If I were to distill down my 31 years to a single word, it would be serendiptity. When I look back, I’ve come to realize that in the pursuits of my life, I’ve very rarely been fulfilled by that which I’ve sought; it is the act of seeking, however, that has rewarded me in ways that are both completely unexpected and absolutely invaluable.
The piece that you are about to read is my epitome of serendipity. On one level, the original intention of the post, I sought advice from who I believe to be the top Lean thinkers alive to share here in my little corner of the internet with you all. Certainly, the responses that I received – actually, that I received any responses at all – more than exceeded even my most wishful expectations. However, in true serendipitous fashion, in seeking and receiving wisdom from these three individuals, I was taught for more than I would have ever imagined.
To maintain integrity to the original intention of the piece, and out of the respect to the contributing authors, I have divided the piece into two parts. In the first, Mr. Jones, Mr. Elson and Ms. Richardson provide us with their words of wisdom for the Lean journey. In the second part, I will take you behind the scenes to look at how the piece came to be, and how its lessons both reinforce and transcend the concept of Lean thinking.
Knowledge Comes Only from Experience
Indeed, we are all on a journey of learning, and there is no greater teacher than experience. As I freely admit, I am no expert in Lean thinking or TPS (the Toyota Production System). The chief reason is, and likely will be for a very very long time, is that there is much that I have yet to experience. There is no substitute to learning by doing; however, as the next best alternative, I’ve been diligent in my efforts to learn from others who have been there and done that.
In doing so, I have developed a question which I have found to be very effective for the purpose of extracting knowledge from others. I don’t know why it works, but it consistently seems to spark up thoughtful and enlightening conversations. A few months ago, I worked up the chutzpah to reach out to several prominent individuals in the Lean community for their thoughts on my go-to question. From a few, I have had the great fortune to study directly, while from most I have learned more than they will ever realize through their books and articles.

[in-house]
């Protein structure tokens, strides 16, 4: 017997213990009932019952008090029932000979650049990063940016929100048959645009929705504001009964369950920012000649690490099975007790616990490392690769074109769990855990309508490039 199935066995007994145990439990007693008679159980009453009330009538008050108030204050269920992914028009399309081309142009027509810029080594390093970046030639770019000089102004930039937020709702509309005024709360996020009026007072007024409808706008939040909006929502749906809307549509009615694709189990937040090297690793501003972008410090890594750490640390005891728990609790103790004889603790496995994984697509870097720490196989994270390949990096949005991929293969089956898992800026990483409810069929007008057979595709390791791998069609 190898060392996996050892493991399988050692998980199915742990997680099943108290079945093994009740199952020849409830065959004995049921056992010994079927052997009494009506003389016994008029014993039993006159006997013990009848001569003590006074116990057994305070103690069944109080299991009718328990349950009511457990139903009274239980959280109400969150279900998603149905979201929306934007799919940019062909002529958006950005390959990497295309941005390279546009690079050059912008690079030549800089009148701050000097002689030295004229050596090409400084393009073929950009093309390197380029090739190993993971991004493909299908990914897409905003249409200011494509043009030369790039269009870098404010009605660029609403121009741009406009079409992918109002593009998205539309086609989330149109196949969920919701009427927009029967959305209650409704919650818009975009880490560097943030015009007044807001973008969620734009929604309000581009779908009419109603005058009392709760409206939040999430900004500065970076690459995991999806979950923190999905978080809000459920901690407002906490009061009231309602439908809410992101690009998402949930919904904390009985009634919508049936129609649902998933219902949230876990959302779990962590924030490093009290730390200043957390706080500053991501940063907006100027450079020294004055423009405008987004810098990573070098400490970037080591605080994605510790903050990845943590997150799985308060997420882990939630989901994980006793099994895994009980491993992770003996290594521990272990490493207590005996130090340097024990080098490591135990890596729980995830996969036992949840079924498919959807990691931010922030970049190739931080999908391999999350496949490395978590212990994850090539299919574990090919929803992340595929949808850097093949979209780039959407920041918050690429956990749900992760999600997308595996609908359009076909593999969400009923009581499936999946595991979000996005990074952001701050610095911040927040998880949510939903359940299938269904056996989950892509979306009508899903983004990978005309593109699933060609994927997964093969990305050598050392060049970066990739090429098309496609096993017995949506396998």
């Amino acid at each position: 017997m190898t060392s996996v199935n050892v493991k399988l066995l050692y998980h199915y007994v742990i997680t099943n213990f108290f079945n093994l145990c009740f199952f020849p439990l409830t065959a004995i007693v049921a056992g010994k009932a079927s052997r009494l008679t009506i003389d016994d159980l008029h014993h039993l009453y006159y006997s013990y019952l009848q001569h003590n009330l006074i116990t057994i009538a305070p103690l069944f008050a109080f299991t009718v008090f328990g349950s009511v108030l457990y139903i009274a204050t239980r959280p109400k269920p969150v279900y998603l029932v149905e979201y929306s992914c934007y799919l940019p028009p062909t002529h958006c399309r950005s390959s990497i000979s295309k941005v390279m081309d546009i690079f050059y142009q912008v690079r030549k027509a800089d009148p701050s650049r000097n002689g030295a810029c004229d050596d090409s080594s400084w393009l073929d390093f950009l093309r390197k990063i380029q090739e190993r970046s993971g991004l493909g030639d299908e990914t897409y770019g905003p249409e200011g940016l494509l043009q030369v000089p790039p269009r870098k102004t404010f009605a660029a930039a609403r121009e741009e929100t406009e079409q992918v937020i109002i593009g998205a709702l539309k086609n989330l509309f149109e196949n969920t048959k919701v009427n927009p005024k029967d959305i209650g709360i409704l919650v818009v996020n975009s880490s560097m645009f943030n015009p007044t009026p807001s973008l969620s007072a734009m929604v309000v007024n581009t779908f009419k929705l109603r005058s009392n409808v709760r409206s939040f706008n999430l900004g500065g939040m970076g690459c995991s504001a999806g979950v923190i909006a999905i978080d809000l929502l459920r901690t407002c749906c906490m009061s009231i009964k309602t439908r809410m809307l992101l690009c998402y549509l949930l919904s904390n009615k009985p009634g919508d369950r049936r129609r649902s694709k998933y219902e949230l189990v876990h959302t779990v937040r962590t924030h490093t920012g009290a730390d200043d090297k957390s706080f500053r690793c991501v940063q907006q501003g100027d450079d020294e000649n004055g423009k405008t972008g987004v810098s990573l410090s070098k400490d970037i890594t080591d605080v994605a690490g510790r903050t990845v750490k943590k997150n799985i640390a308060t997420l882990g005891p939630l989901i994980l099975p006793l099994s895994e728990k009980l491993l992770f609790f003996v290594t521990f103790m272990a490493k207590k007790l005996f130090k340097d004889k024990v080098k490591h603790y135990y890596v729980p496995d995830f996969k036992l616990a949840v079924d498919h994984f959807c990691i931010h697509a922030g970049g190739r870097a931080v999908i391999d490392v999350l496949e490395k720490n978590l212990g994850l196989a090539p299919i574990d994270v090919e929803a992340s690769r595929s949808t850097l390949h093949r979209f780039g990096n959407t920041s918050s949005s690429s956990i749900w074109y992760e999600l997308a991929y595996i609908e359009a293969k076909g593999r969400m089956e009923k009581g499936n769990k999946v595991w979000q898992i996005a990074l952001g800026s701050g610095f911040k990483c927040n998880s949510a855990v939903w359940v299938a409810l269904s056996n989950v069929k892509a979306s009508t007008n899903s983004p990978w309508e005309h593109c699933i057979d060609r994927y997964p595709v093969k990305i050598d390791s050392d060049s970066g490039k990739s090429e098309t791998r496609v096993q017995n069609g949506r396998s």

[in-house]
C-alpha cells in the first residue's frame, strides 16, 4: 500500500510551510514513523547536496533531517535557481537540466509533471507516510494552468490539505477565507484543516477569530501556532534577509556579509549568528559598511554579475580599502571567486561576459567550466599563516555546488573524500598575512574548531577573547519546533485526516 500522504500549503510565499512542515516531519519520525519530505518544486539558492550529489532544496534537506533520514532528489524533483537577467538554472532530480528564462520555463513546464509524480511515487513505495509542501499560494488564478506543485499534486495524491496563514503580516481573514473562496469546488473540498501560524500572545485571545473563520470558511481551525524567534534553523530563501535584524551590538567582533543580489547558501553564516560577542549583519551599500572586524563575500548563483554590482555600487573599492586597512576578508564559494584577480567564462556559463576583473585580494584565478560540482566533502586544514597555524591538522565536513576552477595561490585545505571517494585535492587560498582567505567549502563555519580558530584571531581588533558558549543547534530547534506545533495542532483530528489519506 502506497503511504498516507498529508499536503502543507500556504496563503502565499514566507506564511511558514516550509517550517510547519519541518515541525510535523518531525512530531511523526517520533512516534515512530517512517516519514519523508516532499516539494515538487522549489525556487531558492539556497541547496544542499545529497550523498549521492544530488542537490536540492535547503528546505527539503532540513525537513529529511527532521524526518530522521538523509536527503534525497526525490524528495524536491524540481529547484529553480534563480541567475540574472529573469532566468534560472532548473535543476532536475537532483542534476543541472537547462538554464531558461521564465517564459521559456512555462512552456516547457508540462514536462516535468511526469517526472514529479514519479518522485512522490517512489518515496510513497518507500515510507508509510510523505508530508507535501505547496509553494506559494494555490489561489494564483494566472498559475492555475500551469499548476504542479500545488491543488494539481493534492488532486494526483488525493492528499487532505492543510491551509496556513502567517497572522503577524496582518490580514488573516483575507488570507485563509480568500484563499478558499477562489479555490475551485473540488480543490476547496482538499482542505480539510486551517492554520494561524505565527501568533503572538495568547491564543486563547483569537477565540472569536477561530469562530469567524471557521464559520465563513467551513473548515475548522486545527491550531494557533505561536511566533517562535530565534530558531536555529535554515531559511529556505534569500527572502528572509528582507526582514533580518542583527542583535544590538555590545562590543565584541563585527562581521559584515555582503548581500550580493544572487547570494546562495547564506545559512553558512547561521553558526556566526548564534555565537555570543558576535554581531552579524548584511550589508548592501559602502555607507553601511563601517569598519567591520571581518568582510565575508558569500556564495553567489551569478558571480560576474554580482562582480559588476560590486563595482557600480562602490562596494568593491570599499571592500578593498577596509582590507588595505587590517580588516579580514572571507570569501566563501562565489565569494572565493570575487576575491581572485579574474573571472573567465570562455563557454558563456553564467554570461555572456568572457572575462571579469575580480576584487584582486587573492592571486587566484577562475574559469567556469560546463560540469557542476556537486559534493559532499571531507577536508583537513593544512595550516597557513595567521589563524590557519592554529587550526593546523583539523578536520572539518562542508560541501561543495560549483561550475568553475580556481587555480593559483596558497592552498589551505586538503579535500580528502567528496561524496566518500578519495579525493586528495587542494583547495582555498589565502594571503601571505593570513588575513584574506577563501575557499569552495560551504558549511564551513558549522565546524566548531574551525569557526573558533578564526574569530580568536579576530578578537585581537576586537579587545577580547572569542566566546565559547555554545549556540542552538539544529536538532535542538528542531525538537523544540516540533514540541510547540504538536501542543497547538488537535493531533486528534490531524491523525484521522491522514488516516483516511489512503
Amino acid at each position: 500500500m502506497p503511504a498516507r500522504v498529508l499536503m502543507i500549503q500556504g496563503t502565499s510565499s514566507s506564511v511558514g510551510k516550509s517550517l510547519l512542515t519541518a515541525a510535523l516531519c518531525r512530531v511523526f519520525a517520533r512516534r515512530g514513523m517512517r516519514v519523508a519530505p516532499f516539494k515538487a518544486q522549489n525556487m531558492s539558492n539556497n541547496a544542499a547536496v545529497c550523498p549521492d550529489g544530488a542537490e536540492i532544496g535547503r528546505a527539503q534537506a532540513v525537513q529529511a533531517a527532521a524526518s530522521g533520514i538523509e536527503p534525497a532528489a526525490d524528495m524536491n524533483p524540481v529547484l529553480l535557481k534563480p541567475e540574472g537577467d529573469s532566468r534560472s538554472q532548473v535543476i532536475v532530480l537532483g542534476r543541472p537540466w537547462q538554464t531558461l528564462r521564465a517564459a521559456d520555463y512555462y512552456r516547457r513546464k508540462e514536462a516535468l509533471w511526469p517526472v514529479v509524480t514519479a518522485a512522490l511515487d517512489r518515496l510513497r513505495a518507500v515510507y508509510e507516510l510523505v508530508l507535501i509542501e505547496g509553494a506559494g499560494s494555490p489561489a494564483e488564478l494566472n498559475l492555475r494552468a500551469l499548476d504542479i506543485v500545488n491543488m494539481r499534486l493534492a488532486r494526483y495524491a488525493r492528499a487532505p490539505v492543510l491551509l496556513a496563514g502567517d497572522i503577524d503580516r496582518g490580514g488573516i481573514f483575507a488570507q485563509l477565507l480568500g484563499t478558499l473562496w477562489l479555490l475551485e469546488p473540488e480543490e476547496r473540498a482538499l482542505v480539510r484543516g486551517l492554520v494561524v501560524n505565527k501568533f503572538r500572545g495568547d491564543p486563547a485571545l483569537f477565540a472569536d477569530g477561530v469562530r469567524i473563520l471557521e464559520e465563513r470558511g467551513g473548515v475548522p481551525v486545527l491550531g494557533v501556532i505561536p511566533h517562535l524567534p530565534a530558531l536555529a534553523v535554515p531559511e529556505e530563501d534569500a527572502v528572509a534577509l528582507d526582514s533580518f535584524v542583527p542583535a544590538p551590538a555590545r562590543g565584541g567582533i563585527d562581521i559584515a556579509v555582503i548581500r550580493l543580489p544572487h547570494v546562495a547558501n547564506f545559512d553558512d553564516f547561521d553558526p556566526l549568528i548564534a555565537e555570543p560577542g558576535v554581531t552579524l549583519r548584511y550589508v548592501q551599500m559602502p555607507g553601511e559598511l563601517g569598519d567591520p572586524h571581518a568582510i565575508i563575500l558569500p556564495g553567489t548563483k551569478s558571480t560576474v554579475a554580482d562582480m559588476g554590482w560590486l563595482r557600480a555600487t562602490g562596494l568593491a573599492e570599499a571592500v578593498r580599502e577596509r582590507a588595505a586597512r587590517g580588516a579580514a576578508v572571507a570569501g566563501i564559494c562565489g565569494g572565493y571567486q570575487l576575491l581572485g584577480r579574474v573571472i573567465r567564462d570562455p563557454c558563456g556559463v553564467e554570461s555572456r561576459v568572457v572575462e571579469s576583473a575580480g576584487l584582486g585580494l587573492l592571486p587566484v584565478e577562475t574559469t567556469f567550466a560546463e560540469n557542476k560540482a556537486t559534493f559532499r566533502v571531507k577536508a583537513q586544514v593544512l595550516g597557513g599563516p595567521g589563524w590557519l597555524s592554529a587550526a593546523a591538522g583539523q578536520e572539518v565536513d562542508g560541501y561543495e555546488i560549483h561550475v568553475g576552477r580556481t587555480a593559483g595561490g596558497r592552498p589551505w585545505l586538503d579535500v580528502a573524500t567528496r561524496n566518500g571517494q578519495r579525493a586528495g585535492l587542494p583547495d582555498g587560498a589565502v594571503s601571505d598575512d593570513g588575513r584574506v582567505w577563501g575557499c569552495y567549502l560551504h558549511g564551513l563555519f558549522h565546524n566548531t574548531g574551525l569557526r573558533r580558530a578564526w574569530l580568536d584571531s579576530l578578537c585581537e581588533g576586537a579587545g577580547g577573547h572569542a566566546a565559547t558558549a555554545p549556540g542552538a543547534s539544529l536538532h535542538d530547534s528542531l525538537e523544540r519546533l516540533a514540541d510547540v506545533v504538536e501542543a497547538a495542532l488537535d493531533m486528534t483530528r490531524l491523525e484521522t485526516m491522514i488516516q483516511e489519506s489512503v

To my great surprise and elation, three generous individuals took time out of their busy schedules to deliver very thoughtful and poignant responses to the following prompt:
Reflecting on your own experiences, what is the one piece of advice that you wished you would have received at the start of your Lean journey?”
As you will hear more about in Part 2 of this piece, it is not an exaggeration for me to say that this certainly stands out as the highlight of my blogging career to date. I consider it a great honor to share their words of wisdom with you here at TheKaiZone.
Daniel T. Jones
About: Daniel T. Jones
“Let me give you two brief reactions to your question. First, in the early days we had no one else to point to but Toyota and we still had to work out how lean applied to every other industry, who all said they were not making cars! In those days the best advice was to find willing pioneers who were sufficiently intrigued by the idea of lean to let us conduct proof of concept experiments that delivered superior results – the rest followed. The biggest reward is seeing these early seeds grow and to hear front line staff tell me lean changed their lives and they never wanted to go back to the old days!
Now there are plenty of examples and we know how it works in every kind of activity and industry the advice is different. Go see what other pioneers have done, recognise this is about genuinely engaging everyone from the front line in problem solving and learn how to work with your colleagues to align your objectives around the vital few actions that will deliver the biggest business benefits to the organisation and grow value for your customers. Find a Sensei, go learn with your colleagues and reflect on what worked and what did not and why – you will find the right path for your situation.”
About: Matt Elson